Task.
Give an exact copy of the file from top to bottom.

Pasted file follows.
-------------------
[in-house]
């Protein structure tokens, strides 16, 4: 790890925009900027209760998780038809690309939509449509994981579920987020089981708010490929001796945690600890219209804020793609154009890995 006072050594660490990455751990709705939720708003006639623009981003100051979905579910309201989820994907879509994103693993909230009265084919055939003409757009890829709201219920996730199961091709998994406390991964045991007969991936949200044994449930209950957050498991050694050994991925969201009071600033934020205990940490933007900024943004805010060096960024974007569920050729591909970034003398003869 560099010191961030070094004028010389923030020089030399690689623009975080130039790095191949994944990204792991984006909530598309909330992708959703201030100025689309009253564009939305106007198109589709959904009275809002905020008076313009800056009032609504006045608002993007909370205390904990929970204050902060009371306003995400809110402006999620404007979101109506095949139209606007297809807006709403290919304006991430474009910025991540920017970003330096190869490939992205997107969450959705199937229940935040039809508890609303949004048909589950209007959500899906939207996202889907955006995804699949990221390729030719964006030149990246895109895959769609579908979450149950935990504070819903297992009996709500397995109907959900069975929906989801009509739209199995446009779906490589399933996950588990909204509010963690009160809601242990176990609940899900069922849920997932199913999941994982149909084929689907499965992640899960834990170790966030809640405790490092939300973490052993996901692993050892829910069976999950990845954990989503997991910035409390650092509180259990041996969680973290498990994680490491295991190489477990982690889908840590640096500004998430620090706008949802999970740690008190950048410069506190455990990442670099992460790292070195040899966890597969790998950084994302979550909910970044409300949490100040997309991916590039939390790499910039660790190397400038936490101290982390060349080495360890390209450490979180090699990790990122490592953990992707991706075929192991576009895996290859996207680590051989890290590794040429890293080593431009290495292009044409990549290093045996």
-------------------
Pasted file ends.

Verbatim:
[in-house]
């Protein structure tokens, strides 16, 4: 790890925009900027209760998780038809690309939509449509994981579920987020089981708010490929001796945690600890219209804020793609154009890995 006072050594660490990455751990709705939720708003006639623009981003100051979905579910309201989820994907879509994103693993909230009265084919055939003409757009890829709201219920996730199961091709998994406390991964045991007969991936949200044994449930209950957050498991050694050994991925969201009071600033934020205990940490933007900024943004805010060096960024974007569920050729591909970034003398003869 560099010191961030070094004028010389923030020089030399690689623009975080130039790095191949994944990204792991984006909530598309909330992708959703201030100025689309009253564009939305106007198109589709959904009275809002905020008076313009800056009032609504006045608002993007909370205390904990929970204050902060009371306003995400809110402006999620404007979101109506095949139209606007297809807006709403290919304006991430474009910025991540920017970003330096190869490939992205997107969450959705199937229940935040039809508890609303949004048909589950209007959500899906939207996202889907955006995804699949990221390729030719964006030149990246895109895959769609579908979450149950935990504070819903297992009996709500397995109907959900069975929906989801009509739209199995446009779906490589399933996950588990909204509010963690009160809601242990176990609940899900069922849920997932199913999941994982149909084929689907499965992640899960834990170790966030809640405790490092939300973490052993996901692993050892829910069976999950990845954990989503997991910035409390650092509180259990041996969680973290498990994680490491295991190489477990982690889908840590640096500004998430620090706008949802999970740690008190950048410069506190455990990442670099992460790292070195040899966890597969790998950084994302979550909910970044409300949490100040997309991916590039939390790499910039660790190397400038936490101290982390060349080495360890390209450490979180090699990790990122490592953990992707991706075929192991576009895996290859996207680590051989890290590794040429890293080593431009290495292009044409990549290093045996």